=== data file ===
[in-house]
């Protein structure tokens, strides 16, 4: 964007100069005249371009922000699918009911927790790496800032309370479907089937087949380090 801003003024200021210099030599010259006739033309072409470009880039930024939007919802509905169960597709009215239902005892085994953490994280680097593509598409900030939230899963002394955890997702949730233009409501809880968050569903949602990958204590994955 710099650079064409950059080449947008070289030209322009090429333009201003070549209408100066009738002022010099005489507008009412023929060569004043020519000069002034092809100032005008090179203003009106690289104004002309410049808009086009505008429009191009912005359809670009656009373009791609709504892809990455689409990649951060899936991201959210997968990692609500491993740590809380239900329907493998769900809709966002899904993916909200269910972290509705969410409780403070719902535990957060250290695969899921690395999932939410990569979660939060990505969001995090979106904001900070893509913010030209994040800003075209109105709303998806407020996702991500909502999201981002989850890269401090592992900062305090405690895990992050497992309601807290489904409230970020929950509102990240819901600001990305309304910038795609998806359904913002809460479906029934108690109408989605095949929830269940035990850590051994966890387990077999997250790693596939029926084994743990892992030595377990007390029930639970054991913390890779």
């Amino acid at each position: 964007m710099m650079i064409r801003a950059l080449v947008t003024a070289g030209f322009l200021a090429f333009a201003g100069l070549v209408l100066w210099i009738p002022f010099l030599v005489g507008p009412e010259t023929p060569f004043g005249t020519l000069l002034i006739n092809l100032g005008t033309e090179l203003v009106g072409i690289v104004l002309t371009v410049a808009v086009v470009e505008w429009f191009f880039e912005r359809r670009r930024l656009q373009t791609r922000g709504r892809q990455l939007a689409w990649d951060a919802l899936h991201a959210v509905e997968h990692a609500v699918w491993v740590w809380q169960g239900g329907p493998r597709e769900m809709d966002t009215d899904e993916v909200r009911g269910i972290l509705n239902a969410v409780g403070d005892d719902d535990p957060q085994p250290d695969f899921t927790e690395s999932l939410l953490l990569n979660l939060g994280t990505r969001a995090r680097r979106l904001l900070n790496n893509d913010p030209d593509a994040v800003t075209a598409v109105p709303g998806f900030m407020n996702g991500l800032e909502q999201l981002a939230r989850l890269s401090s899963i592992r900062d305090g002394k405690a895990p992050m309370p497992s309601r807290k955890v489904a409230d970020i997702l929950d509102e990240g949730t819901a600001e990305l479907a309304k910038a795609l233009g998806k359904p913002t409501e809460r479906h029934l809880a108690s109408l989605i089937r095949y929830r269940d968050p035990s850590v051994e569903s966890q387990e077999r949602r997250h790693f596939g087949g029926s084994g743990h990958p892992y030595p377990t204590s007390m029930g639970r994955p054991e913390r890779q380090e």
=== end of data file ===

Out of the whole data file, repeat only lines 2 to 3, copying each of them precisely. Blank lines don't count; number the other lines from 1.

């Protein structure tokens, strides 16, 4: 964007100069005249371009922000699918009911927790790496800032309370479907089937087949380090 801003003024200021210099030599010259006739033309072409470009880039930024939007919802509905169960597709009215239902005892085994953490994280680097593509598409900030939230899963002394955890997702949730233009409501809880968050569903949602990958204590994955 710099650079064409950059080449947008070289030209322009090429333009201003070549209408100066009738002022010099005489507008009412023929060569004043020519000069002034092809100032005008090179203003009106690289104004002309410049808009086009505008429009191009912005359809670009656009373009791609709504892809990455689409990649951060899936991201959210997968990692609500491993740590809380239900329907493998769900809709966002899904993916909200269910972290509705969410409780403070719902535990957060250290695969899921690395999932939410990569979660939060990505969001995090979106904001900070893509913010030209994040800003075209109105709303998806407020996702991500909502999201981002989850890269401090592992900062305090405690895990992050497992309601807290489904409230970020929950509102990240819901600001990305309304910038795609998806359904913002809460479906029934108690109408989605095949929830269940035990850590051994966890387990077999997250790693596939029926084994743990892992030595377990007390029930639970054991913390890779």
């Amino acid at each position: 964007m710099m650079i064409r801003a950059l080449v947008t003024a070289g030209f322009l200021a090429f333009a201003g100069l070549v209408l100066w210099i009738p002022f010099l030599v005489g507008p009412e010259t023929p060569f004043g005249t020519l000069l002034i006739n092809l100032g005008t033309e090179l203003v009106g072409i690289v104004l002309t371009v410049a808009v086009v470009e505008w429009f191009f880039e912005r359809r670009r930024l656009q373009t791609r922000g709504r892809q990455l939007a689409w990649d951060a919802l899936h991201a959210v509905e997968h990692a609500v699918w491993v740590w809380q169960g239900g329907p493998r597709e769900m809709d966002t009215d899904e993916v909200r009911g269910i972290l509705n239902a969410v409780g403070d005892d719902d535990p957060q085994p250290d695969f899921t927790e690395s999932l939410l953490l990569n979660l939060g994280t990505r969001a995090r680097r979106l904001l900070n790496n893509d913010p030209d593509a994040v800003t075209a598409v109105p709303g998806f900030m407020n996702g991500l800032e909502q999201l981002a939230r989850l890269s401090s899963i592992r900062d305090g002394k405690a895990p992050m309370p497992s309601r807290k955890v489904a409230d970020i997702l929950d509102e990240g949730t819901a600001e990305l479907a309304k910038a795609l233009g998806k359904p913002t409501e809460r479906h029934l809880a108690s109408l989605i089937r095949y929830r269940d968050p035990s850590v051994e569903s966890q387990e077999r949602r997250h790693f596939g087949g029926s084994g743990h990958p892992y030595p377990t204590s007390m029930g639970r994955p054991e913390r890779q380090e």